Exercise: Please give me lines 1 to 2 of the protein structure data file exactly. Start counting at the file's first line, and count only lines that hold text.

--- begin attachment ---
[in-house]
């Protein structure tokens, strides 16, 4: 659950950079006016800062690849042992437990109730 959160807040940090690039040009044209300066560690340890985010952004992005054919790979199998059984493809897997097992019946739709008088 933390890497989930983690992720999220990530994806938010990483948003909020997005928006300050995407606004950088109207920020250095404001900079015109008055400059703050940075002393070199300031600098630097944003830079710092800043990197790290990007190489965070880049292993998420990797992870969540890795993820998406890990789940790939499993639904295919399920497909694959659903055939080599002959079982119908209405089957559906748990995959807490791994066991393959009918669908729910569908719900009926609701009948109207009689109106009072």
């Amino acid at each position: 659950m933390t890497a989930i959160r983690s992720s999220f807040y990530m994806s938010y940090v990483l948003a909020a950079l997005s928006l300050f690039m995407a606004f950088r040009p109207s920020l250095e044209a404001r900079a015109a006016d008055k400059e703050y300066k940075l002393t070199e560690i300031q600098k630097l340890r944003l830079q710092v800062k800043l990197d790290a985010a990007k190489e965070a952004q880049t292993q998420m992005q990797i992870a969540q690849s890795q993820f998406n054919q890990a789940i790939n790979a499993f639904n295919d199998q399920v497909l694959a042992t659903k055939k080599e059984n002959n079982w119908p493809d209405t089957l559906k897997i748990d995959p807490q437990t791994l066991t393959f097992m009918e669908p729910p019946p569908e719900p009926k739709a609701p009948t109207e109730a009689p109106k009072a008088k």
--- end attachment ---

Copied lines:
[in-house]
């Protein structure tokens, strides 16, 4: 659950950079006016800062690849042992437990109730 959160807040940090690039040009044209300066560690340890985010952004992005054919790979199998059984493809897997097992019946739709008088 933390890497989930983690992720999220990530994806938010990483948003909020997005928006300050995407606004950088109207920020250095404001900079015109008055400059703050940075002393070199300031600098630097944003830079710092800043990197790290990007190489965070880049292993998420990797992870969540890795993820998406890990789940790939499993639904295919399920497909694959659903055939080599002959079982119908209405089957559906748990995959807490791994066991393959009918669908729910569908719900009926609701009948109207009689109106009072």